Extract from the book Always First by David Wilson
The Defence Program of General Headquarters, South West Pacific Area requires an immediate construction of many more aerodromes in the New Guinea Area to permit the building of air strength sufficient not only to defend that Area ... but also to permit an offensive being launched ... [These will] involve amphibious operations ... in which aviation engineer troops will necessarily play a vital role.
Supplement No. 3 to War Cabinet Agenda No 117/1942 dated 9 October 1942
While 1MWS was preparing to deploy to North Western Area, notification was received that a detachment would be created for special duty to North Eastern Area. The officer selected to command the detachment was Flight Lieutenant T.M. Scott. The adjutant of 1MWS, Flying Officer Bill McCaughan, recalls the haste under which the unit was raised. Equipment had to be provided and 250 men made ready for embarkation on 25th July 1942. Purchases were made of D 6 bulldozers, small tipping lorries and road rollers even a heavy duty rock crushing plant which the Air Force `did not pay for until November of the following year'.' The perseverance and energy of Scott and his men resulted in the detachment embarking on the Abel Foster on 24th July. McCaughan remembers that there was a last minute problem. Scott inspected the accommodation in the hold of the ship and declared that it was below standard for the accommodation of 250 men. After soliciting the support of the Director General of Medical Services for his protest, Scott prevailed. As a result Pilot Officers G.W. Barlow and K.W. Orr led 65 other ranks onto a train, which departed from Melbourne for Townsville on 26th July.
The Abel Foster sailed from Melbourne on 25th July, travelling direct to Townsville. The members of 1MWS participated in boat drill and shooting practice with rifles and machine guns. The submarine threat was not to be taken lightly and unit members undertook lookout duties. On the night of 31st July an escort dropped six or seven depth charges on a suspected submarine. Next day the ship approached Townsville and Syd Kildea, for one, had his bag packed in anticipation of disembarking. However, he was disappointed. The Abel Foster anchored off Magnetic Island. Two members of the unit were sent ashore by naval launch and hospitalised on 3rd August. Another launch brought sailing orders that afternoon and the Abel Foster sailed for a still unknown destination.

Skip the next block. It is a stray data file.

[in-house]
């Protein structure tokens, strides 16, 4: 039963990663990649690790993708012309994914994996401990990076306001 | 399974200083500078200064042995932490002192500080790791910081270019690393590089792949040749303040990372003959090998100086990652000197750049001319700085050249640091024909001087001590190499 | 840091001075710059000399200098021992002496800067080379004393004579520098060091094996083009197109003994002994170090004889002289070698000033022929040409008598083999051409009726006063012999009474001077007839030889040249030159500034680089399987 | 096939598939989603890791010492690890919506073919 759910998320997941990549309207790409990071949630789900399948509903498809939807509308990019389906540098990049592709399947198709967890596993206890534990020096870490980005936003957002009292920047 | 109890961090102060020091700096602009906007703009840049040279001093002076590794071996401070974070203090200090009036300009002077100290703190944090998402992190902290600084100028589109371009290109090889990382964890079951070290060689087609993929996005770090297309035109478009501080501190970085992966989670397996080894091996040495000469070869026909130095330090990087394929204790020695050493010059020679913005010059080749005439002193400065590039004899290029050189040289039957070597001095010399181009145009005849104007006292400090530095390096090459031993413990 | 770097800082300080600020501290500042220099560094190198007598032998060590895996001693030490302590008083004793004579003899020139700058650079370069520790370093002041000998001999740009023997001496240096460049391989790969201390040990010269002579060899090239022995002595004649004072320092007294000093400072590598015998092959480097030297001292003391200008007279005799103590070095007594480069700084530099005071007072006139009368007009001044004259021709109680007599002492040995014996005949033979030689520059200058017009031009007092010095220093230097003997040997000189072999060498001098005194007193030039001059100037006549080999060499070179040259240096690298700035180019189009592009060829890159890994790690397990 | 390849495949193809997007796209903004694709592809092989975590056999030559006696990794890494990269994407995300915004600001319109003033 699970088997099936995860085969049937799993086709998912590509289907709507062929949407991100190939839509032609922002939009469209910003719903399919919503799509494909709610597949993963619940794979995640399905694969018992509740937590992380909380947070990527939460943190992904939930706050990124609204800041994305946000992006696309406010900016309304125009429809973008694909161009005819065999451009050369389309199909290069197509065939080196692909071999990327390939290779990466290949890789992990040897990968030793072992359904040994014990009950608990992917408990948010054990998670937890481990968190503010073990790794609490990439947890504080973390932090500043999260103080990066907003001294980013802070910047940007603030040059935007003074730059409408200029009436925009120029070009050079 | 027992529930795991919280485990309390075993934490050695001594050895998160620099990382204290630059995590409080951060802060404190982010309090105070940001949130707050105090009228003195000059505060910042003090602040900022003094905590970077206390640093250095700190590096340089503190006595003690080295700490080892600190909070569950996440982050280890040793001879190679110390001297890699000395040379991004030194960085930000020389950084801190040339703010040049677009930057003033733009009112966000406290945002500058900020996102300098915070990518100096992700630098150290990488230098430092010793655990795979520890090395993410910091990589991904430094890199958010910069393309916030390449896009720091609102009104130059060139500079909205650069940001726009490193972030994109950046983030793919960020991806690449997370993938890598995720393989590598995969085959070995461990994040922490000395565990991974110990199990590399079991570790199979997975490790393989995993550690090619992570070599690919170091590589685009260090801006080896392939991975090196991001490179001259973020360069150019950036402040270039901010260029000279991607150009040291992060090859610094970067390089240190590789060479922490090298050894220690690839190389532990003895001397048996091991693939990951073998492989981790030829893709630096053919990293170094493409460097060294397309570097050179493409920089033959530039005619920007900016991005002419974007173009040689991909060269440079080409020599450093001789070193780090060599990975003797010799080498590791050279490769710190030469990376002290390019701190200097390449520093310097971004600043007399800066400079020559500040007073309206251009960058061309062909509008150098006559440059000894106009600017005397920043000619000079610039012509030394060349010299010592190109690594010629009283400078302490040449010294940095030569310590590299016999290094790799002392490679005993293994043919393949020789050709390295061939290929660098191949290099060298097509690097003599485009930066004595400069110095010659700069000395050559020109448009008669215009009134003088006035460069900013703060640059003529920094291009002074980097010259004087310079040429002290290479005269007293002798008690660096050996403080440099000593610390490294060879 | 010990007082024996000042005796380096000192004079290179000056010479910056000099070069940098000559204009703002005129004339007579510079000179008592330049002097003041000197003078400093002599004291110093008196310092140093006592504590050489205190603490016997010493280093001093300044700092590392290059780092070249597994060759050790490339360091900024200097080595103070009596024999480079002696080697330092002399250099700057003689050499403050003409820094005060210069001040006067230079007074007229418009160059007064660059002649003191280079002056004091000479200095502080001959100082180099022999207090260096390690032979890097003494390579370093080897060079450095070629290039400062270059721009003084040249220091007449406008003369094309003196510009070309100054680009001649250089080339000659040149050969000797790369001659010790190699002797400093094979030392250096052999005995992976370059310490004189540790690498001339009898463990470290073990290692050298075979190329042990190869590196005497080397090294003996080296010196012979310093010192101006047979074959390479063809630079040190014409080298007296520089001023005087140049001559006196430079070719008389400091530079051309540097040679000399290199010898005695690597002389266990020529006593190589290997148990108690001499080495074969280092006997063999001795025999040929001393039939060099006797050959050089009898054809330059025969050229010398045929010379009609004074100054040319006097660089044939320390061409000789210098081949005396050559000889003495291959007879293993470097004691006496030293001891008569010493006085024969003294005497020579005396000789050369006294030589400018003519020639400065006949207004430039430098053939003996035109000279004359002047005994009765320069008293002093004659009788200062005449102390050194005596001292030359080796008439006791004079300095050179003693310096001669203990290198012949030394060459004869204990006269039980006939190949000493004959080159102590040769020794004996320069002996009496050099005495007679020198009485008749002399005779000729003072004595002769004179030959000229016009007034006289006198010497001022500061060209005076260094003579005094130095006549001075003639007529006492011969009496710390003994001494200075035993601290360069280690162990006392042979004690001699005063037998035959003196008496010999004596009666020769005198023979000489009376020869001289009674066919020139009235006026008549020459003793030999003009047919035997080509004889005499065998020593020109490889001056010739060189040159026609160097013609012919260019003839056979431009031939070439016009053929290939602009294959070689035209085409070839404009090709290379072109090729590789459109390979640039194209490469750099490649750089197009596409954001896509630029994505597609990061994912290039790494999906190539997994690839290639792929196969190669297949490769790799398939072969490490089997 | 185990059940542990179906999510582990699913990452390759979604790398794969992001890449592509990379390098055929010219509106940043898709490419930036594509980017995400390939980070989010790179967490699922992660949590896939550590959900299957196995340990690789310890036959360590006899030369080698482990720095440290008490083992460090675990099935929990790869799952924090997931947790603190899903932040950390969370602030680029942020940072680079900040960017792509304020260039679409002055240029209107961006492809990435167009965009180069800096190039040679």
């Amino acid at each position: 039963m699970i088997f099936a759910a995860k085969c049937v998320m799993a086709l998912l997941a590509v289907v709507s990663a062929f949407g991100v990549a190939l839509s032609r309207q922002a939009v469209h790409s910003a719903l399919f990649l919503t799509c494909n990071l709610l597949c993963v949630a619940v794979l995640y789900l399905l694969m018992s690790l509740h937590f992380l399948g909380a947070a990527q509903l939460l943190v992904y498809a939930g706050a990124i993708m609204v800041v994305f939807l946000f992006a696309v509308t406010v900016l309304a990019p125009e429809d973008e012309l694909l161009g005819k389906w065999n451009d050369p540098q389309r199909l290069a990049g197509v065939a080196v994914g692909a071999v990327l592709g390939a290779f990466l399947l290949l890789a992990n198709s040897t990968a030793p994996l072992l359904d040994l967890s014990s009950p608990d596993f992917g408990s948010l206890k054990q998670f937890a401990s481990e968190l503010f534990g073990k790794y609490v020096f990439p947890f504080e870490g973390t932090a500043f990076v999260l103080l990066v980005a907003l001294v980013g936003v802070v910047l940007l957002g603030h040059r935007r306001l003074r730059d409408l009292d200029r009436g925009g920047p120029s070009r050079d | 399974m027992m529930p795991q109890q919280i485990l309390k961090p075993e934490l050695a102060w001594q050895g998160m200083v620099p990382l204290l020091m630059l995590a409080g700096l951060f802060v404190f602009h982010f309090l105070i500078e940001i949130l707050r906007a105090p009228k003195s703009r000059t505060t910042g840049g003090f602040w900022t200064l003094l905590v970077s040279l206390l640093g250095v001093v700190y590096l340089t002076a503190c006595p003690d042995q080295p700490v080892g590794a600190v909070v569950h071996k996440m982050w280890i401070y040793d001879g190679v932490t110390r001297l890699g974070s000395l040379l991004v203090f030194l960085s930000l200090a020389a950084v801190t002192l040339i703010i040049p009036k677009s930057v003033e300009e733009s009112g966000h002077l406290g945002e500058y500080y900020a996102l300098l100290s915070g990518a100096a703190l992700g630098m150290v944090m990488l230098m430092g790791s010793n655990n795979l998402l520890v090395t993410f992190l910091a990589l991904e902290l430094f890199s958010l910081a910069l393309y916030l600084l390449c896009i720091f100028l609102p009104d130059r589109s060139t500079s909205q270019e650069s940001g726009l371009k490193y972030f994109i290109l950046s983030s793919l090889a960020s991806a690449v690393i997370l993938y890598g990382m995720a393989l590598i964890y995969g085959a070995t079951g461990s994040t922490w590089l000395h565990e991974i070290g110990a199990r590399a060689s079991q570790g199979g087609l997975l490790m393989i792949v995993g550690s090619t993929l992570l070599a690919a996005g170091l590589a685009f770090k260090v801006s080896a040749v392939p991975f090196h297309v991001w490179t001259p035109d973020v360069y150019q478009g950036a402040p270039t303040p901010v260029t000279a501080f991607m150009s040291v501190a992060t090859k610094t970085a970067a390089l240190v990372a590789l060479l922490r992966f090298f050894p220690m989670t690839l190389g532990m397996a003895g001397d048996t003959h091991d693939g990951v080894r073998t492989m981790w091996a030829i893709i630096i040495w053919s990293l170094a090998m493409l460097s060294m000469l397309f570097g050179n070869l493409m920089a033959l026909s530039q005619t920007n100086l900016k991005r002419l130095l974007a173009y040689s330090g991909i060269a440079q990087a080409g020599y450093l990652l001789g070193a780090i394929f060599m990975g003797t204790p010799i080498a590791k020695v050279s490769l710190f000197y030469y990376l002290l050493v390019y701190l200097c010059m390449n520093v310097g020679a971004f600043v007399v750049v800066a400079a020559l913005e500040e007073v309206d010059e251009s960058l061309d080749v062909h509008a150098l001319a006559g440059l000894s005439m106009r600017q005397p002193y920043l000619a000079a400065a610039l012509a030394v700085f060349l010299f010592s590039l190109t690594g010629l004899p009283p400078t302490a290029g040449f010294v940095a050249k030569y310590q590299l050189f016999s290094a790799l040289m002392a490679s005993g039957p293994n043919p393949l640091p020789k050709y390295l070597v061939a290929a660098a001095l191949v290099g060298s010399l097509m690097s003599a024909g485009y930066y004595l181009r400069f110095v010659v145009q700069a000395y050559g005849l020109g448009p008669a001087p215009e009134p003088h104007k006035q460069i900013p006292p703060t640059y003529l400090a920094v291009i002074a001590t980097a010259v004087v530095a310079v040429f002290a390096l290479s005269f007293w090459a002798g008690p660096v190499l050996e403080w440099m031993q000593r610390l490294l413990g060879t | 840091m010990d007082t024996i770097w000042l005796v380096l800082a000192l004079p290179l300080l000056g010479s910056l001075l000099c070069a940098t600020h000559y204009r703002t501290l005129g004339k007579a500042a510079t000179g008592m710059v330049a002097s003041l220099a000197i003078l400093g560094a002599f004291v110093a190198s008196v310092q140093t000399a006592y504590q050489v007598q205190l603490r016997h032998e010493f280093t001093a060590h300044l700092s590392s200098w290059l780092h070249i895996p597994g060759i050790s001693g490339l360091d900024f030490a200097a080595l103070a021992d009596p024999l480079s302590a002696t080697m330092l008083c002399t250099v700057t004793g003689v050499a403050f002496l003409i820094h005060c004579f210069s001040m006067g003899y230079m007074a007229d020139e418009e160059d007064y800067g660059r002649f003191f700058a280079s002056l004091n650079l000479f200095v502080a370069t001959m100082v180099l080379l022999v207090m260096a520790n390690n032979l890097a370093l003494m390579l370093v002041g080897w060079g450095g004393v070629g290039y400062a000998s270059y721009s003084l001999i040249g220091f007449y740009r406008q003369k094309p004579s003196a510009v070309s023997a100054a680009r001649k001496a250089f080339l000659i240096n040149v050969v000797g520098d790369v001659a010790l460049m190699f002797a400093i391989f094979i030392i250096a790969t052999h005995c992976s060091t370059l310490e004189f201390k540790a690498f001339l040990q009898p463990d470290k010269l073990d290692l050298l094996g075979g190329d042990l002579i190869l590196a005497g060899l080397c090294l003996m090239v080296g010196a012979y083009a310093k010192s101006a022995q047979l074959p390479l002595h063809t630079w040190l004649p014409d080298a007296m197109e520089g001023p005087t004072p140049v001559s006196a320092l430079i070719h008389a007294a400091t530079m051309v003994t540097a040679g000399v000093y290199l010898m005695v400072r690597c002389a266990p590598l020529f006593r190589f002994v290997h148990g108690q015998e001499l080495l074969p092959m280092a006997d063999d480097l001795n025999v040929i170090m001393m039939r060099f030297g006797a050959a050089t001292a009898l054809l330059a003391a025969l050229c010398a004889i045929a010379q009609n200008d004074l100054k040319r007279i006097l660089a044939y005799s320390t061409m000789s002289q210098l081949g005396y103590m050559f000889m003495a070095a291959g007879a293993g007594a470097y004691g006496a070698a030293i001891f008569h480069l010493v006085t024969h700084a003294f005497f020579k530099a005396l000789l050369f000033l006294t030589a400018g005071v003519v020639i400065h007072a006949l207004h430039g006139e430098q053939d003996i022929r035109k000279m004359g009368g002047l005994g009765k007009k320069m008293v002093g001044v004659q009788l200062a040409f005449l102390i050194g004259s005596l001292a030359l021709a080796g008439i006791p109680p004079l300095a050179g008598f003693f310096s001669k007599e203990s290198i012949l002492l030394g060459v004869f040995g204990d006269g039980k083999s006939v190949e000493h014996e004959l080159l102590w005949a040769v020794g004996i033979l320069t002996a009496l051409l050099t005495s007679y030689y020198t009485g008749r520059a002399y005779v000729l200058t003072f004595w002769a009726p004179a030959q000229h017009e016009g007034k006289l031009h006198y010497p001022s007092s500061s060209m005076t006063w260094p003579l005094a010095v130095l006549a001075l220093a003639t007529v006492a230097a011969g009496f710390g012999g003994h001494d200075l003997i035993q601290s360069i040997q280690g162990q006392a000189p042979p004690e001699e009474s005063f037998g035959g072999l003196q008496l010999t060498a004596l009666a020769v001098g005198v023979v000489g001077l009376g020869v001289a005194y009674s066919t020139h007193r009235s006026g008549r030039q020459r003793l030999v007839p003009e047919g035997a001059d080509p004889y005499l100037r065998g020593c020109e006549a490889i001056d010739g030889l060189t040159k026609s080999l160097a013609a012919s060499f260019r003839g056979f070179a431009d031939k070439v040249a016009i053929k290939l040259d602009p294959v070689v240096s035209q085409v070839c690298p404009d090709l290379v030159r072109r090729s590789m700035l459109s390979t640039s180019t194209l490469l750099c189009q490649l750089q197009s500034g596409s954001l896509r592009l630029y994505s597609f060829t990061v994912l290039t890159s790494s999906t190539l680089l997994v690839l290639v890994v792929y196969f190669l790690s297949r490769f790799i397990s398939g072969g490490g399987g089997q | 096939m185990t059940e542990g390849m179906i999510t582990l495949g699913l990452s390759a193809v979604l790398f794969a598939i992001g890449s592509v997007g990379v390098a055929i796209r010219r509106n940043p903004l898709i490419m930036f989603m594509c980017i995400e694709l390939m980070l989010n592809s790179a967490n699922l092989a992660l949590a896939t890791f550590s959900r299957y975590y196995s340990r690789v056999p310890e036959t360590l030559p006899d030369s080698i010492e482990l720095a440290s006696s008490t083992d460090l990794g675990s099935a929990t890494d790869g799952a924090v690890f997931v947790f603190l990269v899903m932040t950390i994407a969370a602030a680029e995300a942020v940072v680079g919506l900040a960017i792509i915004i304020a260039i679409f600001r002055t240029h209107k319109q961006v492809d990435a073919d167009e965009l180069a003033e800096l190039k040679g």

The ship steamed north at full speed. For those not on duty a concert was arranged on deck. It was an idyllic tropical evening until 11.30 pm when the ship struck a reef. McCaughan and Scott shared a cabin, and were asleep when the Warrant Officer Disciplinary, Sergeant G.E. Hunter, knocked on the door. With due formality he requested: `Mr. Adjutant. I present the compliments of the engineering officer Flight Lieutenant Eastgate and would you kindly inform the commanding officer that we are aground'. McCaughan's initial reaction was one of incredulity until Hunter pointed to the reef light, which was `practically on our bows'. Despite the efforts of the crew, the ship remained fast. At dawn the crew and passengers felt vulnerable to any marauding enemy aircraft or submarine. In an attempt to lighten the stern the men manned winches and man handled ingots of lead ballast from the lower aft hold to the bow. The men in the hold battled against oppressive heat and stinging perspiration. Col Doughan, one of the men manhandling the ingots along the deck remarked that, `after carrying 20 or so, you were buckling at the knees'.
At 8.45 am a small vessel was sighted to the north. By noon the Karoona lay alongside and preparations were being made to tow the Abel Foster into deep water. Under the persuasion of both ships' engines, and the acclaim of the passengers, the Abel Foster slipped off the reef after being stranded for 16 hours. The ship had suffered no damage, and it proceeded at full speed for Port Moresby, arriving during the morning of 7th August 1942. However, it ran foul of another reef and the men transferred to a corvette before being
landed at the wharf and marching three kilometres under a hot tropical sun in full military gear to quarters at the operational base, Port Moresby. The Abel Foster finally berthed on the afternoon of 8 August and unloading commenced late in the afternoon. The detachment, which had staged through Townsville, arrived on the Matsuka on 11th August 1942.